|When you see a tightrope walker in a circus you can just imagine the skill and years of training it has taken to be able to traverse a rope barefoot high above the ground. For many of us it is difficult enough to walk a straight line on terra firma. Studies on elderly persons presenting to hospital with fractures (broken bones) demonstrate that poor balance is a common cause of falling. For older people, breaking a bone, requiring surgery and rehabilitation is a traumatic experience, best avoided if possible. So if breaking a bone is a consequence of falling, it would seem sensible to try prevent the fall happening.|
Medical research has clearly proven that improving balance by specific training is easily achieved. In fact two age-matched groups of elderly persons demonstrated clearly how beneficial it is over a period of years. Both groups lived their lives similarly, except one group had intensive balance training for six weeks at the start and were advised to keep up simple exercises long term.
Several important results emerged. First, as the research team expected, balance does disimprove with age. This appears to be due both to aging effects on muscle, as muscle becomes less taut and so less strong and also due to the skill of balance worsening unless it is practised regularly. Better balance abilities were found in the trained group than the group. They experienced significantly less falls in the study period and in turn less broken bones than the no-training group. Less broken bones mean less hospitalisation, a major cost benefit for healthcare providers. Even more important, healthy safe living has positive implications for the older individual who wishes to continue living independently.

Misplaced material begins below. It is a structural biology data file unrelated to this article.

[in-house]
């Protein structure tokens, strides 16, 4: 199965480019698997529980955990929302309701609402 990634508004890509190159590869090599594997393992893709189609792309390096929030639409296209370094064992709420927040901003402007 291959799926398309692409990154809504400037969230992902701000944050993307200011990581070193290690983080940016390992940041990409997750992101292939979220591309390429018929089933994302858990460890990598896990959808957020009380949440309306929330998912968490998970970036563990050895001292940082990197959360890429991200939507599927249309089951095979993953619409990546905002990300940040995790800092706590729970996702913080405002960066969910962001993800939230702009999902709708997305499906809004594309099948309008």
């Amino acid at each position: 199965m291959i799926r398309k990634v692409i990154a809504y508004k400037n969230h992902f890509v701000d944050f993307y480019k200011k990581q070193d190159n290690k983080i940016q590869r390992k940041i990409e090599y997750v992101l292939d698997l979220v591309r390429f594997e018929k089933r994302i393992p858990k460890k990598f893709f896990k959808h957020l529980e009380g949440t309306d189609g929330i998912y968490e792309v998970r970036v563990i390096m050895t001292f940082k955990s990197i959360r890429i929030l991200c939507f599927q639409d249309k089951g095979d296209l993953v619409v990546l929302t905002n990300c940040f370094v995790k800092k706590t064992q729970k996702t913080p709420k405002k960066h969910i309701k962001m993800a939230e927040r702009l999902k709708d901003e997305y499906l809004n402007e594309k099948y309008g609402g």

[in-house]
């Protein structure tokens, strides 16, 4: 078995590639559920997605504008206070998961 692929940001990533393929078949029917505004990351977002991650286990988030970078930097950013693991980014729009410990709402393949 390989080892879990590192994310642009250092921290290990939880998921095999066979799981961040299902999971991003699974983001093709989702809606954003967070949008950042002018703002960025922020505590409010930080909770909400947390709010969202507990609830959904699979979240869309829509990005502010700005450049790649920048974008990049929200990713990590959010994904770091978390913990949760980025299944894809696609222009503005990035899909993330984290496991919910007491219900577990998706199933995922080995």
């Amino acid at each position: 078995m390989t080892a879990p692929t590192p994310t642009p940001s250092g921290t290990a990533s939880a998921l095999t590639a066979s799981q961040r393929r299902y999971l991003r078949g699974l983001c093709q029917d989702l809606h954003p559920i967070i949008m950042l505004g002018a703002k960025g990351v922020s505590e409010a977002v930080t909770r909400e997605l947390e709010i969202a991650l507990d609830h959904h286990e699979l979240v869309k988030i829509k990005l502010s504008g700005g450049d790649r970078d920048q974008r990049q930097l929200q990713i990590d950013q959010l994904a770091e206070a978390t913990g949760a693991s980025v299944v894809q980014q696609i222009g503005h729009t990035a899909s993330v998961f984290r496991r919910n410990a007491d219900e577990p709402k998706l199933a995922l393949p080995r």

The results were strong enough to suggest that simple balance training should form a part of every older person’s general fitness regime.
Before starting training, establish your current balance skill in an exercise called ‘single leg standing’. Standing near a solid piece of furniture, test your balance by standing on one leg, lifting the other foot off the ground, without holding onto anything, if possible. Count how long you can stay on one foot without needing to touch the other to the ground. Rate how steady you feel. Repeat the task on the other leg.
If you can balance without a single wobble on either side for 30 seconds or more, congratulate yourself: you have excellent balance!
However, if you need to touch the support or put your other foot down early, use the same procedure as a training exercise. Start by practising single leg balance two or three times in a row, at least twice a day. Do alternate legs. If one side is noticeably worse, practice more on the worse side. Even after one week a significant difference will be seen, both in feeling less wobbly and in being able to balance for a few seconds longer. This is proof of success. Progress by increasing so you balance for 60 seconds or longer. The next step is to train with your eyes closed. It is astonishingly harder to stay on one foot without using eyes as a balance tool.
Like all training, best results come with regular practice. A maintenance regime is recommended. Schedule balance exercises once a day, perhaps 3-4 days weekly, for the long term especially for the over 70 age group. Start training today and you will be assured of improvement in a few short weeks with a little practice.
Mairead O’Riordan, CEO TherapyXperts